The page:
Web Reference:  http://BobWatersHomes.com
0 votes
Fred Romano, Agent, Servicing All, CT
Thu Jan 1, 2009
At the end of your listing term (once it's expired) you can relist. Try using a Flat Fee Broker and save at least 1/2 the commission. Maybe you can reduce the price more by going this route, which would make your house sell faster.
Web Reference:  http://ctflatfee.com
0 votes
Ronald Gorman, Agent, St Louis, MO
Thu Jan 1, 2009
As an agent, I feel that it is unethical for another agent to even approach you at this point. I believe that you should have a discussion with your current agent to discuss the issues that of concern to you. If that agent doesn't feel that he(she) can meet your expectations it, that agent may agree that the listing agreement should be terminated. If you still feel that you wish to make a change in representation, ask the agent for a signed release. If the agent refuses, you will have to sit tight until the termination of the listing agreement. Yes, your home has to be off the market for 60 days to be able to relist it with no days on the market.

But, I strongly urge that you and your present agent have an understanding of why your homes hasn't sold.

Ronald Gorman
Web Reference:  http://www.stlcityhomes.com
0 votes
Daniel, , Baton Rouge, LA
Thu Jan 1, 2009
houses take a certain amount of time to sell, thats the fact

changing listing agent will not sell your home any faster
0 votes
Howard McAul…, , Saint Louis, MO
Thu Jan 1, 2009
You can relist your house as soon as the agent signs a termination agreement. If they won't sign it then you will have to wait until the end of the listing agreement. I believe that the house has to be unlisted for 60 days before CDOM resets even if you change realtors. Make sure that your expectations are reasonable. While there certainly are agents that are not good, this market is difficult. Make sure your price expectations reflect the current market and whatever agent you choose actively markets your home, especially online
0 votes
tom "TJ" rob…, Agent, dublin, OH
Thu Jan 1, 2009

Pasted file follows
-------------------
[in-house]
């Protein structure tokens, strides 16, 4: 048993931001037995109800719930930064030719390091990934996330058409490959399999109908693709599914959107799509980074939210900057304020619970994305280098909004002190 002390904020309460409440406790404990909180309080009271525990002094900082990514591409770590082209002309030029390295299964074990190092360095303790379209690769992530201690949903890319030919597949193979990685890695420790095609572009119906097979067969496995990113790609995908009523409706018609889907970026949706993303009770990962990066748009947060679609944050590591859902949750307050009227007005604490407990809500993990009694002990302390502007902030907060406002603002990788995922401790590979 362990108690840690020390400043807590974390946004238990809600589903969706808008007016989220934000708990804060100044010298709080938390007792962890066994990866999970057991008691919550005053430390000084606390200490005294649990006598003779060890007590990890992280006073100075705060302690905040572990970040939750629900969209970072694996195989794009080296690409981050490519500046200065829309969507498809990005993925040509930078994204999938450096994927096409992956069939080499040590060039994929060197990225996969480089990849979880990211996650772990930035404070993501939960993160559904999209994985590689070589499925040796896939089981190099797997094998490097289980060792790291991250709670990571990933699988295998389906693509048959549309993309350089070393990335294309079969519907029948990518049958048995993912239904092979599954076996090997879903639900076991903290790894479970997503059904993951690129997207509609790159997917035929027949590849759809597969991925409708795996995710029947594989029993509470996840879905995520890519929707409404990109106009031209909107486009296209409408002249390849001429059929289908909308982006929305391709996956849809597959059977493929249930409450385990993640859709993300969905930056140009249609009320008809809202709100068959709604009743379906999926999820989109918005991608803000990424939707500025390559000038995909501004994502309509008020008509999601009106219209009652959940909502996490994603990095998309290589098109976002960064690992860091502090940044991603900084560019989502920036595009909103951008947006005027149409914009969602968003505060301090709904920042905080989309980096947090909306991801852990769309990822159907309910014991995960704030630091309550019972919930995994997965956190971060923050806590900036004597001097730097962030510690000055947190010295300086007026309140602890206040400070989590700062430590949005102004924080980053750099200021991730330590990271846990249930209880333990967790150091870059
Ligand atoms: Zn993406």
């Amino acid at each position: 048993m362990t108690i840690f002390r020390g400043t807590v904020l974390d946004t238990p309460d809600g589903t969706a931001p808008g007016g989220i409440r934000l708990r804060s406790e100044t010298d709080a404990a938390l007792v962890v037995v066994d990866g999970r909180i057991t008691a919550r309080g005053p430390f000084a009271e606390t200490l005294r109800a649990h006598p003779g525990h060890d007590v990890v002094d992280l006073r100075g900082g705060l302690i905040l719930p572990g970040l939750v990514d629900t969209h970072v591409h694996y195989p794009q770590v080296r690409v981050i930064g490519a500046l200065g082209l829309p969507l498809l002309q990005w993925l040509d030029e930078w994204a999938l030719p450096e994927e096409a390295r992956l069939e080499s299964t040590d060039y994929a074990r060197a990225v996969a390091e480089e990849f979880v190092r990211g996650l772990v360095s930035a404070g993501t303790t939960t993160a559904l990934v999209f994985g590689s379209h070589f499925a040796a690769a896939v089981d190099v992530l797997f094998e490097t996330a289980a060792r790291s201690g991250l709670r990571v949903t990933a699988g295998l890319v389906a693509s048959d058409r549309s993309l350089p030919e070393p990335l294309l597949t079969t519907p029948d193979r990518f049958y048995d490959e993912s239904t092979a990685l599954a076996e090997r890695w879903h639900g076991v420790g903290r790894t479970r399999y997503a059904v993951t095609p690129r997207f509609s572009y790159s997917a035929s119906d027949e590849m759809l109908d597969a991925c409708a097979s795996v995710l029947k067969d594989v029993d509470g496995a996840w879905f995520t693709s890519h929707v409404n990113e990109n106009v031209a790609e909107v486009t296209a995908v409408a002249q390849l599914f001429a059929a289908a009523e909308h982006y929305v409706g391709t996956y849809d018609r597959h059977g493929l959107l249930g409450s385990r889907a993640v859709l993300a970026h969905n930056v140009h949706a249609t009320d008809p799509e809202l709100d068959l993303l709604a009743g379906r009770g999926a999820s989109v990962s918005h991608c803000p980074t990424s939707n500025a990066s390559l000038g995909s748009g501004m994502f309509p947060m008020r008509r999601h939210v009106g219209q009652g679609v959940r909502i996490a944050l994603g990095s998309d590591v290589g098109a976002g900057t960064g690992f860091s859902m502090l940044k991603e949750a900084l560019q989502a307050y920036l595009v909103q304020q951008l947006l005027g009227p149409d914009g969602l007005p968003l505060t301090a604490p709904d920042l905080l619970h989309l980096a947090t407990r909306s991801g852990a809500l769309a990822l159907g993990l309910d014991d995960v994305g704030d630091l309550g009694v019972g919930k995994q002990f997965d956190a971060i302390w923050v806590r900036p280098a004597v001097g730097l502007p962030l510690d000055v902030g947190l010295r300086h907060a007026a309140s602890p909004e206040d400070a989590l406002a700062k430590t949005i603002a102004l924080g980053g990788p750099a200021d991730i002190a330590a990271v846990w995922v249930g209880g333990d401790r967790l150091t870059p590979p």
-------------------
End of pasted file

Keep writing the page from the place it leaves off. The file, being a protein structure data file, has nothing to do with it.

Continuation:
Show me ccb1 39,You can cancel present,have new sign up tomorrow,and show 1 DOM.Good luck.should be fine in 09!


Web Reference:  http://tjroberts.remax.com
0 votes
Terry Willis, Agent, O Fallon, MO
Thu Jan 1, 2009
You can relist your house immediately after cancelling your listing with your present Realtor, however the new listing will carry forward the past days on market unless you leave it out of the MLS for 60 days. A Realtor can still put it on other web sites and do all other types of marketing during this 60 day period. Many experienced Realtors will check the past history of the listing in the MLS if their client has interest, and discover the past days on the market anyway. In the present buyer's market CDOM doesn't carry as much "scare" weight as it does in a seller's market.
Depending on your location in South St. Louis City it may be hard for any buyer to get a loan as lenders seem to be making it quite difficult lately in areas of high foreclosure risks, which makes marketing even more important to find a buyer who can pass the lenders standards, but could also take longer. In the last year my listings for sale (not rental advertised) in South STL City seem to be attracting more rental inquiries than buying inquiries through the calls from the "more info" sign posted in the yards. You need to find out what the average days on the market is until receiving an accepted contract for your area, condition, size, type and price of home and what type of advertising your Realtor is currently doing to make an informed decision. You can visit my web site to see the types of marketing I do to compare. You can also contact me through the email link on my web site if you have any further questions or to discuss your home and situation in greater detail or if you would like a market analysis of your property.
Web Reference:  http://www.TerryWillis.net
0 votes